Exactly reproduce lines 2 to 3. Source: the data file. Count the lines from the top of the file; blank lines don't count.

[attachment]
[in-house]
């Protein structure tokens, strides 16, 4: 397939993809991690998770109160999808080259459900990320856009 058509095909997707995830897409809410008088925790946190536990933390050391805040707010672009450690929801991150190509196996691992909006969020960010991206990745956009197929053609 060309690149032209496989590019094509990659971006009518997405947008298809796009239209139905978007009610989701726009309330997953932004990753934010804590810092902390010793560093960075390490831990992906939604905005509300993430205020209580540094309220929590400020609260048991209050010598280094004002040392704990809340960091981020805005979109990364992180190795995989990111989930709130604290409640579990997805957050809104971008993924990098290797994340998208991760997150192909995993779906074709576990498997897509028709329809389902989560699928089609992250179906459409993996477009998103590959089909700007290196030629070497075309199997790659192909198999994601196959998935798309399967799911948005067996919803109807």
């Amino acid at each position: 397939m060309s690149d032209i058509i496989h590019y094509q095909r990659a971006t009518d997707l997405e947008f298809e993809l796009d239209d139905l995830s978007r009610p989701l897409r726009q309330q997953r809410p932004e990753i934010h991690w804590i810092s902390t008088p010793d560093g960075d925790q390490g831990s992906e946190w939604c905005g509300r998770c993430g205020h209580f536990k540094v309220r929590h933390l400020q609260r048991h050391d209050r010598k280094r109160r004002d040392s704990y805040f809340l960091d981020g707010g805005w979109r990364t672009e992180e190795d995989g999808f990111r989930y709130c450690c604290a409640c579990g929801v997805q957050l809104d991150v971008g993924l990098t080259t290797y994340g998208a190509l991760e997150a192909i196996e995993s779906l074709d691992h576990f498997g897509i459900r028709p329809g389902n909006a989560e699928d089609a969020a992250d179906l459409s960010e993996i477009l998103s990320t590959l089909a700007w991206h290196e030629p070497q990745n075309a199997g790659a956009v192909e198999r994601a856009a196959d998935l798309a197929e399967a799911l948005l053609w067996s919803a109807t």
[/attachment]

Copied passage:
């Protein structure tokens, strides 16, 4: 397939993809991690998770109160999808080259459900990320856009 058509095909997707995830897409809410008088925790946190536990933390050391805040707010672009450690929801991150190509196996691992909006969020960010991206990745956009197929053609 060309690149032209496989590019094509990659971006009518997405947008298809796009239209139905978007009610989701726009309330997953932004990753934010804590810092902390010793560093960075390490831990992906939604905005509300993430205020209580540094309220929590400020609260048991209050010598280094004002040392704990809340960091981020805005979109990364992180190795995989990111989930709130604290409640579990997805957050809104971008993924990098290797994340998208991760997150192909995993779906074709576990498997897509028709329809389902989560699928089609992250179906459409993996477009998103590959089909700007290196030629070497075309199997790659192909198999994601196959998935798309399967799911948005067996919803109807």
């Amino acid at each position: 397939m060309s690149d032209i058509i496989h590019y094509q095909r990659a971006t009518d997707l997405e947008f298809e993809l796009d239209d139905l995830s978007r009610p989701l897409r726009q309330q997953r809410p932004e990753i934010h991690w804590i810092s902390t008088p010793d560093g960075d925790q390490g831990s992906e946190w939604c905005g509300r998770c993430g205020h209580f536990k540094v309220r929590h933390l400020q609260r048991h050391d209050r010598k280094r109160r004002d040392s704990y805040f809340l960091d981020g707010g805005w979109r990364t672009e992180e190795d995989g999808f990111r989930y709130c450690c604290a409640c579990g929801v997805q957050l809104d991150v971008g993924l990098t080259t290797y994340g998208a190509l991760e997150a192909i196996e995993s779906l074709d691992h576990f498997g897509i459900r028709p329809g389902n909006a989560e699928d089609a969020a992250d179906l459409s960010e993996i477009l998103s990320t590959l089909a700007w991206h290196e030629p070497q990745n075309a199997g790659a956009v192909e198999r994601a856009a196959d998935l798309a197929e399967a799911l948005l053609w067996s919803a109807t």